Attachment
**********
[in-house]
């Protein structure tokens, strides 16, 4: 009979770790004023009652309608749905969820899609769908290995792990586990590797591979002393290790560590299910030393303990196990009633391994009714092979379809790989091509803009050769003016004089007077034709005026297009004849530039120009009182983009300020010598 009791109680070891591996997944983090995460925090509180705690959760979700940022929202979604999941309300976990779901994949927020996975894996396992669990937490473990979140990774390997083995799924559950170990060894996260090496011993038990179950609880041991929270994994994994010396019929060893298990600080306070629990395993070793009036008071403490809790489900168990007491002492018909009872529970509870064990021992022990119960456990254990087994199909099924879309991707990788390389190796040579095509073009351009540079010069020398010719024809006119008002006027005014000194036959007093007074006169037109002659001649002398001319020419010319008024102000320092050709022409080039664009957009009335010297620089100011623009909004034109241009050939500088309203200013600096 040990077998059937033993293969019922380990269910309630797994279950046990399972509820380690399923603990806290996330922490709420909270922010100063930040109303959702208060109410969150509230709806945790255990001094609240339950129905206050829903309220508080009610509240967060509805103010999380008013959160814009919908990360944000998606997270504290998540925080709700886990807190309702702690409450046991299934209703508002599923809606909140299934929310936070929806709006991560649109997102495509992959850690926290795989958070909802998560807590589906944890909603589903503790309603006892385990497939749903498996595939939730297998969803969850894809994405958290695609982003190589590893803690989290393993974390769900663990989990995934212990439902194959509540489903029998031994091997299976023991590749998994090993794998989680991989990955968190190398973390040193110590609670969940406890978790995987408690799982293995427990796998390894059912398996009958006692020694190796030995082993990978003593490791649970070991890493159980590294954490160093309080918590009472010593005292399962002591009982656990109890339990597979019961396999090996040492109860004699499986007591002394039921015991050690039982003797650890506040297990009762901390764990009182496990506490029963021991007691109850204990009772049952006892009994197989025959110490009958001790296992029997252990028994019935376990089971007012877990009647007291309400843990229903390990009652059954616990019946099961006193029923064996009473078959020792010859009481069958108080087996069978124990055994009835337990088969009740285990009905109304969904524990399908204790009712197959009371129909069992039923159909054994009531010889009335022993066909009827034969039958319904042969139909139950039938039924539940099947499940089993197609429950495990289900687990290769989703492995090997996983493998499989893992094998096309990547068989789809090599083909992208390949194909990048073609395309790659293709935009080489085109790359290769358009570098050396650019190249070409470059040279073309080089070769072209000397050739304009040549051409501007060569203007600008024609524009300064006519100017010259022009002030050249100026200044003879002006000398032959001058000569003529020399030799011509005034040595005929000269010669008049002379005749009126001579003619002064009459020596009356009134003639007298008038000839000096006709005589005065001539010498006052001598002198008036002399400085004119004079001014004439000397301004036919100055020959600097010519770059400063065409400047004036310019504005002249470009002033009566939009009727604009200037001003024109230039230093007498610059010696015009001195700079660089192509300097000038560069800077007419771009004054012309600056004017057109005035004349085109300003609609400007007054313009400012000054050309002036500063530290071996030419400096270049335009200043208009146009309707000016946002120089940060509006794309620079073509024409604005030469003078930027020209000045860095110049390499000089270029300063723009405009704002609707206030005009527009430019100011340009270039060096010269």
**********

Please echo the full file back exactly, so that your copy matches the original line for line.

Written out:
[in-house]
């Protein structure tokens, strides 16, 4: 009979770790004023009652309608749905969820899609769908290995792990586990590797591979002393290790560590299910030393303990196990009633391994009714092979379809790989091509803009050769003016004089007077034709005026297009004849530039120009009182983009300020010598 009791109680070891591996997944983090995460925090509180705690959760979700940022929202979604999941309300976990779901994949927020996975894996396992669990937490473990979140990774390997083995799924559950170990060894996260090496011993038990179950609880041991929270994994994994010396019929060893298990600080306070629990395993070793009036008071403490809790489900168990007491002492018909009872529970509870064990021992022990119960456990254990087994199909099924879309991707990788390389190796040579095509073009351009540079010069020398010719024809006119008002006027005014000194036959007093007074006169037109002659001649002398001319020419010319008024102000320092050709022409080039664009957009009335010297620089100011623009909004034109241009050939500088309203200013600096 040990077998059937033993293969019922380990269910309630797994279950046990399972509820380690399923603990806290996330922490709420909270922010100063930040109303959702208060109410969150509230709806945790255990001094609240339950129905206050829903309220508080009610509240967060509805103010999380008013959160814009919908990360944000998606997270504290998540925080709700886990807190309702702690409450046991299934209703508002599923809606909140299934929310936070929806709006991560649109997102495509992959850690926290795989958070909802998560807590589906944890909603589903503790309603006892385990497939749903498996595939939730297998969803969850894809994405958290695609982003190589590893803690989290393993974390769900663990989990995934212990439902194959509540489903029998031994091997299976023991590749998994090993794998989680991989990955968190190398973390040193110590609670969940406890978790995987408690799982293995427990796998390894059912398996009958006692020694190796030995082993990978003593490791649970070991890493159980590294954490160093309080918590009472010593005292399962002591009982656990109890339990597979019961396999090996040492109860004699499986007591002394039921015991050690039982003797650890506040297990009762901390764990009182496990506490029963021991007691109850204990009772049952006892009994197989025959110490009958001790296992029997252990028994019935376990089971007012877990009647007291309400843990229903390990009652059954616990019946099961006193029923064996009473078959020792010859009481069958108080087996069978124990055994009835337990088969009740285990009905109304969904524990399908204790009712197959009371129909069992039923159909054994009531010889009335022993066909009827034969039958319904042969139909139950039938039924539940099947499940089993197609429950495990289900687990290769989703492995090997996983493998499989893992094998096309990547068989789809090599083909992208390949194909990048073609395309790659293709935009080489085109790359290769358009570098050396650019190249070409470059040279073309080089070769072209000397050739304009040549051409501007060569203007600008024609524009300064006519100017010259022009002030050249100026200044003879002006000398032959001058000569003529020399030799011509005034040595005929000269010669008049002379005749009126001579003619002064009459020596009356009134003639007298008038000839000096006709005589005065001539010498006052001598002198008036002399400085004119004079001014004439000397301004036919100055020959600097010519770059400063065409400047004036310019504005002249470009002033009566939009009727604009200037001003024109230039230093007498610059010696015009001195700079660089192509300097000038560069800077007419771009004054012309600056004017057109005035004349085109300003609609400007007054313009400012000054050309002036500063530290071996030419400096270049335009200043208009146009309707000016946002120089940060509006794309620079073509024409604005030469003078930027020209000045860095110049390499000089270029300063723009405009704002609707206030005009527009430019100011340009270039060096010269």